As you know, the Prime Minister set a rather ambitious agenda for democratic reform. While it brings many complex challenges, we are making progress on this agenda.
A non-partisan, merit-based appointment process for the Prime Minister to be advised on Senate appointments so that accomplished Canadians from all walks of life from across the country would be considered for the Senate has been established.
A parliamentary committee has studied electoral reform. The committee's report was received on December 1. The government will be responding in detail to that report in the new year.
The matter that brings me here today is an item that is in my mandate letter. As you know, the Fair Elections Act has unfair aspects which were controversial in nature but also unhelpful in engaging Canadians and allowing them to participate in their democracy in their ability to vote. These are things I have been asked to address through repealing those elements of the Fair Elections Act. These again are things that make it harder for Canadians to vote and easier for lawbreakers to evade punishment.
With Bill C-33, the government has introduced some amendments to advance these commitments. The focus was on making changes to those areas that we heard most loudly on from Canadians. We've heard from the debates that took place in the House and in committees like this one, during the last election, and from people, frankly, who I've met across the country in talking about electoral reform, that changes need to be made. There was no good reason why some of those changes were introduced in the first place.
There are other changes that have been suggested and the government will be looking to introduce further legislation going forward. I look forward to the input and advice of this committee to make sure that we're putting the best possible legislation forward to benefit all Canadians.
What is Bill C-33 about? It responds to the concerns that I've just shared with seven important reforms.
The first two reforms focus on making it easier for eligible Canadians to vote. Ultimately, it would increase voter participation through reinstating the voter information card and the vouching process.
The third reform is about engaging Canadians through education about Canada's electoral process.
The fourth, and this is something that I've heard across the country, is about engaging youth further by providing an opportunity for Elections Canada to pre-register youth ages 14 to 17, so that they can be invited to be part of the democratic institutions at an earlier age.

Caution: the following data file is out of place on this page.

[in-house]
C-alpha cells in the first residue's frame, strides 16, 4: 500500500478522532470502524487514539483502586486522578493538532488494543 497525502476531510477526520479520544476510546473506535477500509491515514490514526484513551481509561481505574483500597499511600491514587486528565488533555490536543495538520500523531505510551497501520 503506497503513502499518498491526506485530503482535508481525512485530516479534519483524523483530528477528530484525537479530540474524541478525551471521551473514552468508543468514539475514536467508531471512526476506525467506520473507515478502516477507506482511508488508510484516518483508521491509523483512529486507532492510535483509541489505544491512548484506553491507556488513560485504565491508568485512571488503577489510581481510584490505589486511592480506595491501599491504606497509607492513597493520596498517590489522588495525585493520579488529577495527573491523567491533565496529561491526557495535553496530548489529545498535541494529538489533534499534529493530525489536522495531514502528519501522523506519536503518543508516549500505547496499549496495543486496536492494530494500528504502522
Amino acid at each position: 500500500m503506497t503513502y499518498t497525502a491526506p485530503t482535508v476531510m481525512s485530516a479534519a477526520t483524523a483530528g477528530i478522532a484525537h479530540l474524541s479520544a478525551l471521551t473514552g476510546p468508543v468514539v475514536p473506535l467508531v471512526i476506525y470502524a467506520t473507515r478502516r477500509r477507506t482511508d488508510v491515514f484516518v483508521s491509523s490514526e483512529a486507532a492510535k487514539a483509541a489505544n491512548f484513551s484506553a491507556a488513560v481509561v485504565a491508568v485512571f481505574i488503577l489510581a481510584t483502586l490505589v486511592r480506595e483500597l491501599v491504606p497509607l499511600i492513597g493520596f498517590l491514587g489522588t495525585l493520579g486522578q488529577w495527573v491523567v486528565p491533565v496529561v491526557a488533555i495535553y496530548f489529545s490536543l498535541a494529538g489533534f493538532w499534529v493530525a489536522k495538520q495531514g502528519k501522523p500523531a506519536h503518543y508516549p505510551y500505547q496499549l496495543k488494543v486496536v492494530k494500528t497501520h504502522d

The fifth reform is about building more integrity into our voting system by giving Elections Canada the resources it needs to clean up the data in the national list of electors.
Our sixth reform would make the administrative adjustments necessary to formally return the commissioner of Canada elections to Elections Canada.
Finally, our seventh reform would make it easier for Canadians working and living abroad by expanding the right to vote to over a million Canadians, even if they've been away from home for more than five years.
Again, I want to be clear. I believe these are strong reforms that we've introduced. There's more work to be done and we'll be introducing further legislation, but Bill C-33 is the first of a series of reforms that will come before you for consideration.
Another area that is a priority for Mark and me is to focus on ways to improve access to the democratic process for Canadians who are often on the margins of our society. I'm talking about homeless people, young people, seniors, indigenous Canadians, new Canadians, those with physical disabilities, those with various abilities and exceptionalities, and of course, those who come from lower socio-economic backgrounds.
Bill C-33 aims to address some of those challenges for these groups by making voting easier for groups that traditionally and consistently experience difficulty proving their identity. There is also a great deal invested in enhancing youth participation through a future list of electors being generated, but as always, there's more work to be done.
Something that we can look forward to in the future is a commitment to bring forward options to create an independent commissioner to organize political party debates. The options that we present need to be informed by the input of Canadians, political parties, broadcasters, journalists, and others as we work towards this goal. We've learned that knowledge is key to democratic participation, and leaders' debates are an important piece of the puzzle when it comes to educating Canadians. I know that the Chief Electoral Officer's recommendations are before you. You'll be working together to enhance the accessibility of our elections. I very much look forward to hearing your recommendations on the Chief Electoral Officer's advice.
I want to thank you, again, for the opportunity to be here, Mr. Chair. I'm very happy to answer any questions that colleagues may have.